Search Images Maps Play YouTube News Gmail Drive More »
Sign in
Screen reader users: click this link for accessible mode. Accessible mode has the same essential features but works better with your reader.

Patents

  1. Advanced Patent Search
Publication numberUS2996715 A
Publication typeGrant
Publication dateAug 15, 1961
Filing dateMar 10, 1955
Priority dateMar 10, 1955
Publication numberUS 2996715 A, US 2996715A, US-A-2996715, US2996715 A, US2996715A
InventorsRumsey Victor H, Walter Carlton H
Original AssigneeRumsey Victor H, Walter Carlton H
Export CitationBiBTeX, EndNote, RefMan
External Links: USPTO, USPTO Assignment, Espacenet
Slot antenna with horn
US 2996715 A
Abstract  available in
Images(3)
Previous page
Next page
Claims  available in
Description  (OCR text may contain errors)

1961 v. H. RUMSEY ETAL 2,996,715

SLOT ANTENNA WITH HORN Filed March 10, 1955 3 Sheets-Sheet 1 INVENTORS. V/C'TOE l7. Ell/756' Y 6775470 If WHLTEE A J W mo Aug. 15, 1961 v. H. RUMSEY ET AL 2,996,715

SLOT ANTENNA WITH HORN Filed March 10, 1955 3 Sheets-Sheet 2 IN VEN TORI).

v/croe l7. zuMsE 5' mm 70/) h. 14/0475 2 7 BY 4 J 5 Sheets-Sheet 3 INVENTORS.

Aug. 15, 1961 v. H. RUMSEY ET AL SLOT ANTENNA WITH HORN Filed. March 10, 1955 e mm 0 W m U E EHJ H Hw Mm 574 w m .Wa my V CW I. all.

United States Patent 2,996,715 SLOT ANTENNA WITH HORN Victor H. Rumsey, Urbana, Ill., and Carlton H. Walter, Columbus, Ohio, assignors to the United States of gmerlca as represented by the Secretary of the Air orce Filed Mar. 10, 1955, Ser. No. 493,580 3 Claims. (Cl. 343-767) This invention relates to a slorn antenna and particularly to a traveling wave slot with a horn aperture constituting a shaped :beam antenna especially suited to operation in the microwave region.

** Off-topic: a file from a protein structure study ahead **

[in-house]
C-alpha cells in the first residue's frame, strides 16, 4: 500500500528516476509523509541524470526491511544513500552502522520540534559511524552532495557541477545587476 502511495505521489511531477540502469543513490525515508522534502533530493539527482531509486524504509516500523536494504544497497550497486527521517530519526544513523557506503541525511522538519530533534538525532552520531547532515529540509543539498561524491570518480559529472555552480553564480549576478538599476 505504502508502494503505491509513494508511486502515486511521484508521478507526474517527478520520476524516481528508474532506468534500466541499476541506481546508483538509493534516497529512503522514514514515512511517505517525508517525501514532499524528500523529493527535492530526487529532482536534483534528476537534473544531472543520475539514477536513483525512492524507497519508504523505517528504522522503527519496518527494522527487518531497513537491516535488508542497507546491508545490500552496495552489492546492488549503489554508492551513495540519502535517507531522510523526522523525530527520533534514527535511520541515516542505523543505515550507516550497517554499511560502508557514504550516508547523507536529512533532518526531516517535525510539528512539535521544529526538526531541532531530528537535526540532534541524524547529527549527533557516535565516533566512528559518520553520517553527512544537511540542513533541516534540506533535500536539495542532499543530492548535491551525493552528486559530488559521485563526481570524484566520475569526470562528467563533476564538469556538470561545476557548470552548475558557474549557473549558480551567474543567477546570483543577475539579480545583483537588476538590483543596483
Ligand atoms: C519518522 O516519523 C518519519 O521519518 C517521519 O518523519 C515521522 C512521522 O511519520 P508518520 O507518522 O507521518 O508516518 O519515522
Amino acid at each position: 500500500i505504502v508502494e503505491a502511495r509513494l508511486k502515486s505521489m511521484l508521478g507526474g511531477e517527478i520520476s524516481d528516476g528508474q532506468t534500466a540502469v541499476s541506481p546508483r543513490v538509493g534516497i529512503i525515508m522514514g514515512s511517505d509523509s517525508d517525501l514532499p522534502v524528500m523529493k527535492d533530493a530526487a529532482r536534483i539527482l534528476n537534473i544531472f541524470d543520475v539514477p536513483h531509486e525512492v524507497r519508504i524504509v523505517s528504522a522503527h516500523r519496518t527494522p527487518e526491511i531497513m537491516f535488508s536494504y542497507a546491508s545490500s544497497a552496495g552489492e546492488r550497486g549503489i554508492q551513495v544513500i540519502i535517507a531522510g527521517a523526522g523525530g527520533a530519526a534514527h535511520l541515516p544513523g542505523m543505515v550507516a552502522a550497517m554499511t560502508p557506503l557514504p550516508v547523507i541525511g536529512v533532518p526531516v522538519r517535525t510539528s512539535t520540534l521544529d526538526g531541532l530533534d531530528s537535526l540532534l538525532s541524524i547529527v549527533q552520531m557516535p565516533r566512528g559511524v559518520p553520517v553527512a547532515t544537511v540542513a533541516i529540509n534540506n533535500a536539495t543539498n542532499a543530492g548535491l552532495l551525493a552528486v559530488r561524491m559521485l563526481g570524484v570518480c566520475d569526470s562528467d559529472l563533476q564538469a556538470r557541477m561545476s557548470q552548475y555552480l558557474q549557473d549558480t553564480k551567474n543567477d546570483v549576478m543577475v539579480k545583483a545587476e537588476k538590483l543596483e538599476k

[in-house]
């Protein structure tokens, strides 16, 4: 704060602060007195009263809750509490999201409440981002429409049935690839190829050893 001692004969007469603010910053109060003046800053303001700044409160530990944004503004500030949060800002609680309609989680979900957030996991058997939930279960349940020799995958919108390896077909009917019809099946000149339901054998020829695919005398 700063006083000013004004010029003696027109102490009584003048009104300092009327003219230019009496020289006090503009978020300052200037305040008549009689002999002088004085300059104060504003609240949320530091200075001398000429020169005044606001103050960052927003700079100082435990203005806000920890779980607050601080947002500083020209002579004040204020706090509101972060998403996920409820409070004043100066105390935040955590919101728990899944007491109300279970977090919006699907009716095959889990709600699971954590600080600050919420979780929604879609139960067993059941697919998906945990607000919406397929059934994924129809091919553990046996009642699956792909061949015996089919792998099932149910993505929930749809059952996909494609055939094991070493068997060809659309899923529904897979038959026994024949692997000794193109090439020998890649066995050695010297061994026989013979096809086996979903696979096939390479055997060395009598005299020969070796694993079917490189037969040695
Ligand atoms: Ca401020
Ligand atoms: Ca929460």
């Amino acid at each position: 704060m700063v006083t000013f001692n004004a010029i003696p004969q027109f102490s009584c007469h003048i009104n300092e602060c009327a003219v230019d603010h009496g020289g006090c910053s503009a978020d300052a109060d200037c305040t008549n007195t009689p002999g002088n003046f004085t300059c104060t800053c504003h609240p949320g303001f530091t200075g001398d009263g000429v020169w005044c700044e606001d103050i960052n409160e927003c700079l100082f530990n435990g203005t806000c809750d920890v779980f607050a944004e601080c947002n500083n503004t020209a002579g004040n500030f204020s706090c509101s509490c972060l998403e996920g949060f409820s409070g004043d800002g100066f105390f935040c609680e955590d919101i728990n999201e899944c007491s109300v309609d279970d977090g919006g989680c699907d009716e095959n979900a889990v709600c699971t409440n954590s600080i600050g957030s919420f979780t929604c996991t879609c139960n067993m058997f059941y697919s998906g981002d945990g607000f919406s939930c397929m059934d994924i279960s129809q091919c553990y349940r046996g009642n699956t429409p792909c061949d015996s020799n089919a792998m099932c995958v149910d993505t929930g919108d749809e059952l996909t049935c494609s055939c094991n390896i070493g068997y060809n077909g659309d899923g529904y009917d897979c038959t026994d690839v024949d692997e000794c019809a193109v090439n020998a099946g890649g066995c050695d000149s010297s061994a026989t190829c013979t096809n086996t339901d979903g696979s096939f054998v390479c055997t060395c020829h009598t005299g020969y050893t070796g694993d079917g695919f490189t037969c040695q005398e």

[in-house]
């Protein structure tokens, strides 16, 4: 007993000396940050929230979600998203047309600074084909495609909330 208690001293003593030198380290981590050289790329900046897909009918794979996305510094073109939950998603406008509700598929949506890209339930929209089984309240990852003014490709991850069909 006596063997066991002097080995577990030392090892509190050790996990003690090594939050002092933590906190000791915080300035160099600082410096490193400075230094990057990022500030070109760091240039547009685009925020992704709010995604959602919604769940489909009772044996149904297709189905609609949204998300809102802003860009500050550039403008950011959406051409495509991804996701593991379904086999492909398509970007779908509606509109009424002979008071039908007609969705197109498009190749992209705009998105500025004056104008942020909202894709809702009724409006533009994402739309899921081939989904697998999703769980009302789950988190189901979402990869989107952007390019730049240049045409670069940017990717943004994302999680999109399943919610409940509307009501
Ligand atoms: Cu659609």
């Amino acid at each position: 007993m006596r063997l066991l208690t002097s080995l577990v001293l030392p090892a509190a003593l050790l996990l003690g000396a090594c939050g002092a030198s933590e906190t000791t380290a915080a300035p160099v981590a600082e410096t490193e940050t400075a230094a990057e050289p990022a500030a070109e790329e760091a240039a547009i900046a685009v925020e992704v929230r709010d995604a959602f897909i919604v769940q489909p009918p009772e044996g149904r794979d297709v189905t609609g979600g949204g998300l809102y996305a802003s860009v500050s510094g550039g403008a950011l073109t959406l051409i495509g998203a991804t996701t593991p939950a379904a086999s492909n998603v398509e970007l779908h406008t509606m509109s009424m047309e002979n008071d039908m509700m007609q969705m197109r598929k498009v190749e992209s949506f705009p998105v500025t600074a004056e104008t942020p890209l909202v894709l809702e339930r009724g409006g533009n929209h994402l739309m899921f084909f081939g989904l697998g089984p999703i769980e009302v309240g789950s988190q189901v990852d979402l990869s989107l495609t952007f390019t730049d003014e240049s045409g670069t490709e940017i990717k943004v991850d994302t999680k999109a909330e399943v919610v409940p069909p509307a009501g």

In the application of antennas to vehicles, particularly high speed vehicles, such as aircraft, it is desirable to provide an antenna which creates a minimum disturbance of the outer surface of the vehicle. Also, it is usually desirable that the antenna be highly directional and have low side lobe losses.

It has heretofore been proposed to provide a slot antenna which consists essentially of a traveling wave slot in the side of a rectangular waveguide. These slot antennas have been undesirable because of the wide conical -beam and high side lobes.

' The present invention improves the characteristics of the slot antenna by providing a horn operative tomatch the slot to free space, the diverging angle of the horn being effective to reduce the width of the conical beam to improve the focusing action and to materially improve the poor radiation characteristic of the normal slot/ 1f has been found that the geometry of the horn may be modified along its length to control the radiation amplitude along the slot with very little change in phase velocity.

It is accordingly an'object of the invention to provide an improved antenna.

It is a further object to provide a slorn antenna.

It is another object of the invention to provide an antenna giving a highly directional beam.